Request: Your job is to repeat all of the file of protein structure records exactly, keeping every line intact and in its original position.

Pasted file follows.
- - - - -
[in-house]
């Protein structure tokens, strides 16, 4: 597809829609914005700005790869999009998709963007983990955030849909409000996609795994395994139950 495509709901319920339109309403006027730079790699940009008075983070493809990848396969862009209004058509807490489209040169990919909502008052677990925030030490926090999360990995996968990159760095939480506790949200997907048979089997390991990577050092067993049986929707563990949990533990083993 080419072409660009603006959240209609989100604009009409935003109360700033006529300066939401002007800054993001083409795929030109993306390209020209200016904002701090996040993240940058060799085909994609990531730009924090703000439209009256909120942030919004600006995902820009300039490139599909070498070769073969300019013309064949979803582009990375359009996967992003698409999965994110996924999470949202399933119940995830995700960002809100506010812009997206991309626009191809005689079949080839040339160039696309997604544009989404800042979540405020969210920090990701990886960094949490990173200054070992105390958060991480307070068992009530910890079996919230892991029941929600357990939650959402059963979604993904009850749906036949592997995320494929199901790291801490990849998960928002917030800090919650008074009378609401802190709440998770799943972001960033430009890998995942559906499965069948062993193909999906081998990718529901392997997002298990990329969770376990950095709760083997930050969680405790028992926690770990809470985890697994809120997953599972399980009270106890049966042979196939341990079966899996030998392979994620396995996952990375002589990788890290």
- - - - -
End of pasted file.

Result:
[in-house]
């Protein structure tokens, strides 16, 4: 597809829609914005700005790869999009998709963007983990955030849909409000996609795994395994139950 495509709901319920339109309403006027730079790699940009008075983070493809990848396969862009209004058509807490489209040169990919909502008052677990925030030490926090999360990995996968990159760095939480506790949200997907048979089997390991990577050092067993049986929707563990949990533990083993 080419072409660009603006959240209609989100604009009409935003109360700033006529300066939401002007800054993001083409795929030109993306390209020209200016904002701090996040993240940058060799085909994609990531730009924090703000439209009256909120942030919004600006995902820009300039490139599909070498070769073969300019013309064949979803582009990375359009996967992003698409999965994110996924999470949202399933119940995830995700960002809100506010812009997206991309626009191809005689079949080839040339160039696309997604544009989404800042979540405020969210920090990701990886960094949490990173200054070992105390958060991480307070068992009530910890079996919230892991029941929600357990939650959402059963979604993904009850749906036949592997995320494929199901790291801490990849998960928002917030800090919650008074009378609401802190709440998770799943972001960033430009890998995942559906499965069948062993193909999906081998990718529901392997997002298990990329969770376990950095709760083997930050969680405790028992926690770990809470985890697994809120997953599972399980009270106890049966042979196939341990079966899996030998392979994620396995996952990375002589990788890290």